Intracranial complications of infections of the tonsil and of the peritonsillar and the pharyngeal region are not common. Infections terminating in meningitis, thrombosis of the cavernous sinus or thrombosis of the internal jugular vein with extension into the cranial sinuses are comparatively more frequent than those terminating in abscess of the brain. A review of the literature discloses only 9 instances of the latter since 1921.
Kernan1 reported the case of a patient who was sick seventeen days. Autopsy revealed abscess of the tonsillar region on the left side and thrombosis of the internal jugular vein extending into the lateral sinus beyond the knee. Both the petrosal and the cavernous sinuses contained partly broken-down clots. An abscess of the left temporal lobe was observed.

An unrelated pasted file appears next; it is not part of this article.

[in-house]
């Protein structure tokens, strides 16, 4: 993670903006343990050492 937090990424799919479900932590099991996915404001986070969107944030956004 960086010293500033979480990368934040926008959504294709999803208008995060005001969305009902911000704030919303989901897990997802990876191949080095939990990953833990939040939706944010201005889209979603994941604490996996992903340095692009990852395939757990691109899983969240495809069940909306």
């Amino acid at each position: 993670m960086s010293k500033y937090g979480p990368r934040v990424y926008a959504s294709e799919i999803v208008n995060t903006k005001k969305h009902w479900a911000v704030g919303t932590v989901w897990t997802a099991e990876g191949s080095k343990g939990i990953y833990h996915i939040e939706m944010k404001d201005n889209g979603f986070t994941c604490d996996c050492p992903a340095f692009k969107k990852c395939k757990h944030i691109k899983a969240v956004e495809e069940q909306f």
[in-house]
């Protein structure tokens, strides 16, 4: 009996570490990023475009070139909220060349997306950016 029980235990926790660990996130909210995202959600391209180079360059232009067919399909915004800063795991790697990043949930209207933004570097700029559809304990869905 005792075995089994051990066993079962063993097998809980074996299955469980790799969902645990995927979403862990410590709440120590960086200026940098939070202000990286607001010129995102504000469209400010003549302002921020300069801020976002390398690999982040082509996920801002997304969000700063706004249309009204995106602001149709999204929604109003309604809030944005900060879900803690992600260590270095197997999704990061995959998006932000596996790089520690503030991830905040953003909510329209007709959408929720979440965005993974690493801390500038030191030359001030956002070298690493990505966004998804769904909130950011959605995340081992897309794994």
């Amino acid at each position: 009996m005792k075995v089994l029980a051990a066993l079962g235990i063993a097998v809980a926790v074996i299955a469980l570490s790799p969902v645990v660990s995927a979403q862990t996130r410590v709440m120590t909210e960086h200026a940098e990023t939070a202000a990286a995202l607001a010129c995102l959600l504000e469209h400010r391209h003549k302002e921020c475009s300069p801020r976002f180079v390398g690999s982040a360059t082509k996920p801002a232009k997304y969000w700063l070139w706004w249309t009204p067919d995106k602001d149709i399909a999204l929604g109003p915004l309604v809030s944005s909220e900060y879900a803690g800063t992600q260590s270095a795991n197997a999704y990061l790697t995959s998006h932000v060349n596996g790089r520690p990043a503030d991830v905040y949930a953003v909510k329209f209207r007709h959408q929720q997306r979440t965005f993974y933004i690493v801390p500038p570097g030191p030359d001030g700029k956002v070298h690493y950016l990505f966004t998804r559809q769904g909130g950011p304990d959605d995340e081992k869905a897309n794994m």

Housden2 in 1929 described a case in which, after acute tonsillitis, the patient seemed to get well and was out of bed for three weeks. However,
WITCHELL IS. ABSCESS OF THE BRAIN FOLLOWING TONSILLITIS AND RETROPHARYNGEAL ABSCESS: REPORT OF A CASE AND REVIEW OF THE LITERATURE. Arch Otolaryngol. 1939;29(5):835–841. doi:10.1001/archotol.1939.00650050897005
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